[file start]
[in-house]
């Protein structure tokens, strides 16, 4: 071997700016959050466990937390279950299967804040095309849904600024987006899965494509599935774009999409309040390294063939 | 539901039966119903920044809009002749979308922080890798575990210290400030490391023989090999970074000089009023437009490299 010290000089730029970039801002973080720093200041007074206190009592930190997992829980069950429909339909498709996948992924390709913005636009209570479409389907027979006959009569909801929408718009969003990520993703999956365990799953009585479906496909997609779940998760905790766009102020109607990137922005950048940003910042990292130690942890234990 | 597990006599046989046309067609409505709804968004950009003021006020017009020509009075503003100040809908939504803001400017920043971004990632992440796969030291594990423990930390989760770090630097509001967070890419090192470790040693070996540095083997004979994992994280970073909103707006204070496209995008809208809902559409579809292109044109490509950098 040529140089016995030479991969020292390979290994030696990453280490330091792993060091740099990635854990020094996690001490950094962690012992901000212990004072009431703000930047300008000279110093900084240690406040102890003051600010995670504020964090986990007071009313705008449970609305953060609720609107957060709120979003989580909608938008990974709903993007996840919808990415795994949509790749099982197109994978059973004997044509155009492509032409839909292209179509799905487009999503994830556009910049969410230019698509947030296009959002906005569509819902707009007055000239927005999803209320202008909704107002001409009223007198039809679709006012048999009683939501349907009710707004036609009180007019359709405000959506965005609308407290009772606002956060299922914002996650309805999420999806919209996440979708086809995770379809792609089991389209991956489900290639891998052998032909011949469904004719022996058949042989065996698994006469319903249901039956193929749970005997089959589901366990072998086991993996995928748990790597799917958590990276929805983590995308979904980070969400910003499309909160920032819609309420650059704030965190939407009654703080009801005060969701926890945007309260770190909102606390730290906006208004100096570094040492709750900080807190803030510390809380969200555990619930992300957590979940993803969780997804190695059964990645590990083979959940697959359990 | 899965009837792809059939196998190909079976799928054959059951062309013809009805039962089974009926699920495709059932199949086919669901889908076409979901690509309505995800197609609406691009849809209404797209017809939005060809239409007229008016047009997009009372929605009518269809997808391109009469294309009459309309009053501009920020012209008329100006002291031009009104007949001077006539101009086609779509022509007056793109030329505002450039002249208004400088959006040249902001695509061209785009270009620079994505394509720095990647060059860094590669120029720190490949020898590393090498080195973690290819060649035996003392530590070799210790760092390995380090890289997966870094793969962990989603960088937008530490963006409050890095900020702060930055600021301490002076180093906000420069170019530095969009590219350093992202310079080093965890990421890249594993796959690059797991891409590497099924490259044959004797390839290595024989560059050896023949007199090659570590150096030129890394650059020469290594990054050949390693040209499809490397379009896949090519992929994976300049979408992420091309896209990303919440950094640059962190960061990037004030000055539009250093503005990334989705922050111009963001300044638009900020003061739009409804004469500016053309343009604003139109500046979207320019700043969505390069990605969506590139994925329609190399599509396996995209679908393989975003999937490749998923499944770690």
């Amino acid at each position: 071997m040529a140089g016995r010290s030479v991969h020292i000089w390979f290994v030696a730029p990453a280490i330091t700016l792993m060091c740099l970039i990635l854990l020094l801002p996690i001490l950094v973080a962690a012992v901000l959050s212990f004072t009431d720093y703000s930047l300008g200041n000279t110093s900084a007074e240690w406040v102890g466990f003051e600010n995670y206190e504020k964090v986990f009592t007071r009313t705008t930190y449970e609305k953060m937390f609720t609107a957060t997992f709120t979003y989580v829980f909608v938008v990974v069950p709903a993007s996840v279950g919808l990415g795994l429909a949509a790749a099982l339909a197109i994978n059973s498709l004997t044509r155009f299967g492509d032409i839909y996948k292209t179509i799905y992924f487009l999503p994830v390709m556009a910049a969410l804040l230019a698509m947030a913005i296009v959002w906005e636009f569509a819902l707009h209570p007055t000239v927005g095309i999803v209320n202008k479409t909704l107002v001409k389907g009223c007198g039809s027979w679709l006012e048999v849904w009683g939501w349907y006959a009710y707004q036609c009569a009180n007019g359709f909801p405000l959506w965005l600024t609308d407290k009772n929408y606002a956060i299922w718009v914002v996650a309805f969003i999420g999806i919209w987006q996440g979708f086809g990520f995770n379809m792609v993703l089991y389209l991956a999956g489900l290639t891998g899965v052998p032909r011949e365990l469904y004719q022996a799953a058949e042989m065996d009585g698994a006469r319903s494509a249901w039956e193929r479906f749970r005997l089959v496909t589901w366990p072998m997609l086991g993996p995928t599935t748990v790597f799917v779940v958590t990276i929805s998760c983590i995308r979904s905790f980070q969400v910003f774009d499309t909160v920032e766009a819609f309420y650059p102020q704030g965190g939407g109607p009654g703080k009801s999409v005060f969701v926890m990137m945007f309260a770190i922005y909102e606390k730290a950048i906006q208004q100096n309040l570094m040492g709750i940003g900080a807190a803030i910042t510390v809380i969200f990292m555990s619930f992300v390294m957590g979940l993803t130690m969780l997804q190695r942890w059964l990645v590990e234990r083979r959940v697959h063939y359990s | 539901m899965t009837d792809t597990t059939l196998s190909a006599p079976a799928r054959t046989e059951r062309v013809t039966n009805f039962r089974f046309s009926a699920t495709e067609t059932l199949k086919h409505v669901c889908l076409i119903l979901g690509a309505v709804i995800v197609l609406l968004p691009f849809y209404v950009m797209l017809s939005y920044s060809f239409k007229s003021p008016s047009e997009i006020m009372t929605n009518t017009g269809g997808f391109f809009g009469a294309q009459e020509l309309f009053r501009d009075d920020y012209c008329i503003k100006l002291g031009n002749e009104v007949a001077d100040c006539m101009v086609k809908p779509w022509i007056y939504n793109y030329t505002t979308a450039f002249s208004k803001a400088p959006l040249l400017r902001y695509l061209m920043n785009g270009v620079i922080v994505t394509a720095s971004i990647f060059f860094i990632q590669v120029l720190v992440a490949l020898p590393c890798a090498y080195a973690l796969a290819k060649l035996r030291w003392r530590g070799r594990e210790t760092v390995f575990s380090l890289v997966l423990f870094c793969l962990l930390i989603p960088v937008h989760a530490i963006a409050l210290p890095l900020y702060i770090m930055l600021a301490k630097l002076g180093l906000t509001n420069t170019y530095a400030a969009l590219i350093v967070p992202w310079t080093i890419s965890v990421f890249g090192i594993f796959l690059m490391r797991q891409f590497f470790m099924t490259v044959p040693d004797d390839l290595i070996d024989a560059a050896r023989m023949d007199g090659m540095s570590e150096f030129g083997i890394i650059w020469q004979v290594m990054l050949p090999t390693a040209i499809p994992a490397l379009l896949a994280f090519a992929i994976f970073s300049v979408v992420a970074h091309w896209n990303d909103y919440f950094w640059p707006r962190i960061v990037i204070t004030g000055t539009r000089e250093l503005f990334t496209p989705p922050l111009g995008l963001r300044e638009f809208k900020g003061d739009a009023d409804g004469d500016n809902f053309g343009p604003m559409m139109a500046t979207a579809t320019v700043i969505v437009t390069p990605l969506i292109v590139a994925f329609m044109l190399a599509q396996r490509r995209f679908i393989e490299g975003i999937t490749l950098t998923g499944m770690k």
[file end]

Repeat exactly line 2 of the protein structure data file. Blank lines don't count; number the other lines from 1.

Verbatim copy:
């Protein structure tokens, strides 16, 4: 071997700016959050466990937390279950299967804040095309849904600024987006899965494509599935774009999409309040390294063939 | 539901039966119903920044809009002749979308922080890798575990210290400030490391023989090999970074000089009023437009490299 010290000089730029970039801002973080720093200041007074206190009592930190997992829980069950429909339909498709996948992924390709913005636009209570479409389907027979006959009569909801929408718009969003990520993703999956365990799953009585479906496909997609779940998760905790766009102020109607990137922005950048940003910042990292130690942890234990 | 597990006599046989046309067609409505709804968004950009003021006020017009020509009075503003100040809908939504803001400017920043971004990632992440796969030291594990423990930390989760770090630097509001967070890419090192470790040693070996540095083997004979994992994280970073909103707006204070496209995008809208809902559409579809292109044109490509950098 040529140089016995030479991969020292390979290994030696990453280490330091792993060091740099990635854990020094996690001490950094962690012992901000212990004072009431703000930047300008000279110093900084240690406040102890003051600010995670504020964090986990007071009313705008449970609305953060609720609107957060709120979003989580909608938008990974709903993007996840919808990415795994949509790749099982197109994978059973004997044509155009492509032409839909292209179509799905487009999503994830556009910049969410230019698509947030296009959002906005569509819902707009007055000239927005999803209320202008909704107002001409009223007198039809679709006012048999009683939501349907009710707004036609009180007019359709405000959506965005609308407290009772606002956060299922914002996650309805999420999806919209996440979708086809995770379809792609089991389209991956489900290639891998052998032909011949469904004719022996058949042989065996698994006469319903249901039956193929749970005997089959589901366990072998086991993996995928748990790597799917958590990276929805983590995308979904980070969400910003499309909160920032819609309420650059704030965190939407009654703080009801005060969701926890945007309260770190909102606390730290906006208004100096570094040492709750900080807190803030510390809380969200555990619930992300957590979940993803969780997804190695059964990645590990083979959940697959359990 | 899965009837792809059939196998190909079976799928054959059951062309013809009805039962089974009926699920495709059932199949086919669901889908076409979901690509309505995800197609609406691009849809209404797209017809939005060809239409007229008016047009997009009372929605009518269809997808391109009469294309009459309309009053501009920020012209008329100006002291031009009104007949001077006539101009086609779509022509007056793109030329505002450039002249208004400088959006040249902001695509061209785009270009620079994505394509720095990647060059860094590669120029720190490949020898590393090498080195973690290819060649035996003392530590070799210790760092390995380090890289997966870094793969962990989603960088937008530490963006409050890095900020702060930055600021301490002076180093906000420069170019530095969009590219350093992202310079080093965890990421890249594993796959690059797991891409590497099924490259044959004797390839290595024989560059050896023949007199090659570590150096030129890394650059020469290594990054050949390693040209499809490397379009896949090519992929994976300049979408992420091309896209990303919440950094640059962190960061990037004030000055539009250093503005990334989705922050111009963001300044638009900020003061739009409804004469500016053309343009604003139109500046979207320019700043969505390069990605969506590139994925329609190399599509396996995209679908393989975003999937490749998923499944770690």